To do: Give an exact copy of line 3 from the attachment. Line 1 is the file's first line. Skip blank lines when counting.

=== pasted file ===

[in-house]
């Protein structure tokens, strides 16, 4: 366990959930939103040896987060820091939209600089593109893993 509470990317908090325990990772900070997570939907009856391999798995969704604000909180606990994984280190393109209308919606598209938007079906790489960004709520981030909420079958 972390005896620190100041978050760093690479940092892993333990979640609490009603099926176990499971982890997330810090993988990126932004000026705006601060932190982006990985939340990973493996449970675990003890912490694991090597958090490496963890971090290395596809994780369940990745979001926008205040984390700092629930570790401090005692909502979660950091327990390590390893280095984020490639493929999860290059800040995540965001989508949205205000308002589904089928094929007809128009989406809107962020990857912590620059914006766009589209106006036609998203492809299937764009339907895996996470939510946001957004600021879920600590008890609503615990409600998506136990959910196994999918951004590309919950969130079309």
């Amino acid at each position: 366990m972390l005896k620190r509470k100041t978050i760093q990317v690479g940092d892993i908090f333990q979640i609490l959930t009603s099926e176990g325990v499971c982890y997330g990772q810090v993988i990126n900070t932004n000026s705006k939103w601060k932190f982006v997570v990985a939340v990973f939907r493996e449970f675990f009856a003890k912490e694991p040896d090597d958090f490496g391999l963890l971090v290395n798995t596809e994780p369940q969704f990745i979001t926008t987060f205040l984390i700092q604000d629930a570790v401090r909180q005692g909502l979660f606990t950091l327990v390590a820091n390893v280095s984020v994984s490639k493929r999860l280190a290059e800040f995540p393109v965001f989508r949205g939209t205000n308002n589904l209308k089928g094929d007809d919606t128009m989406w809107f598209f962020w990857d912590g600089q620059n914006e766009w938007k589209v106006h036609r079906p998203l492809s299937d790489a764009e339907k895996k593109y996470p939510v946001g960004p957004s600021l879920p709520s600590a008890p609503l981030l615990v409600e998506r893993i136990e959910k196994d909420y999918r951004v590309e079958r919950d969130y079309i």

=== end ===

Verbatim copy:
């Amino acid at each position: 366990m972390l005896k620190r509470k100041t978050i760093q990317v690479g940092d892993i908090f333990q979640i609490l959930t009603s099926e176990g325990v499971c982890y997330g990772q810090v993988i990126n900070t932004n000026s705006k939103w601060k932190f982006v997570v990985a939340v990973f939907r493996e449970f675990f009856a003890k912490e694991p040896d090597d958090f490496g391999l963890l971090v290395n798995t596809e994780p369940q969704f990745i979001t926008t987060f205040l984390i700092q604000d629930a570790v401090r909180q005692g909502l979660f606990t950091l327990v390590a820091n390893v280095s984020v994984s490639k493929r999860l280190a290059e800040f995540p393109v965001f989508r949205g939209t205000n308002n589904l209308k089928g094929d007809d919606t128009m989406w809107f598209f962020w990857d912590g600089q620059n914006e766009w938007k589209v106006h036609r079906p998203l492809s299937d790489a764009e339907k895996k593109y996470p939510v946001g960004p957004s600021l879920p709520s600590a008890p609503l981030l615990v409600e998506r893993i136990e959910k196994d909420y999918r951004v590309e079958r919950d969130y079309i």